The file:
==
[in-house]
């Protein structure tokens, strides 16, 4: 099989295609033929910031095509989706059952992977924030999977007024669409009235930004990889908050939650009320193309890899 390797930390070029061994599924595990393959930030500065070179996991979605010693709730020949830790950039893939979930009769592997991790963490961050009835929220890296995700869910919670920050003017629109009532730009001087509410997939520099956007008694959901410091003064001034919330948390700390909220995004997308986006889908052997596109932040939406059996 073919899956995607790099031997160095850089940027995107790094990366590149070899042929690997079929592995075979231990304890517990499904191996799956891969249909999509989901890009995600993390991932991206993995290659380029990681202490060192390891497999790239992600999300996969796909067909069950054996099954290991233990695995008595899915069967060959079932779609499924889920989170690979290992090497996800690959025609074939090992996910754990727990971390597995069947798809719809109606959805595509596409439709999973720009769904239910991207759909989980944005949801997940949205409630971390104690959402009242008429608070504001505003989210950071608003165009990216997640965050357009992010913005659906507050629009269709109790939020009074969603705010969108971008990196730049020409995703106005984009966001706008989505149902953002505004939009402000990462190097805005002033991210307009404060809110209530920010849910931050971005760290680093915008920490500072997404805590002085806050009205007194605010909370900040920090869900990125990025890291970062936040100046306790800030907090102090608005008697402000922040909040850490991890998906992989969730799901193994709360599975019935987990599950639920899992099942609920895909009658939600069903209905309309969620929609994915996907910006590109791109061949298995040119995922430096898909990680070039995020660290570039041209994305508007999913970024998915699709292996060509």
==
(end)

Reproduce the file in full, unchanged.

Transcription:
[in-house]
């Protein structure tokens, strides 16, 4: 099989295609033929910031095509989706059952992977924030999977007024669409009235930004990889908050939650009320193309890899 390797930390070029061994599924595990393959930030500065070179996991979605010693709730020949830790950039893939979930009769592997991790963490961050009835929220890296995700869910919670920050003017629109009532730009001087509410997939520099956007008694959901410091003064001034919330948390700390909220995004997308986006889908052997596109932040939406059996 073919899956995607790099031997160095850089940027995107790094990366590149070899042929690997079929592995075979231990304890517990499904191996799956891969249909999509989901890009995600993390991932991206993995290659380029990681202490060192390891497999790239992600999300996969796909067909069950054996099954290991233990695995008595899915069967060959079932779609499924889920989170690979290992090497996800690959025609074939090992996910754990727990971390597995069947798809719809109606959805595509596409439709999973720009769904239910991207759909989980944005949801997940949205409630971390104690959402009242008429608070504001505003989210950071608003165009990216997640965050357009992010913005659906507050629009269709109790939020009074969603705010969108971008990196730049020409995703106005984009966001706008989505149902953002505004939009402000990462190097805005002033991210307009404060809110209530920010849910931050971005760290680093915008920490500072997404805590002085806050009205007194605010909370900040920090869900990125990025890291970062936040100046306790800030907090102090608005008697402000922040909040850490991890998906992989969730799901193994709360599975019935987990599950639920899992099942609920895909009658939600069903209905309309969620929609994915996907910006590109791109061949298995040119995922430096898909990680070039995020660290570039041209994305508007999913970024998915699709292996060509």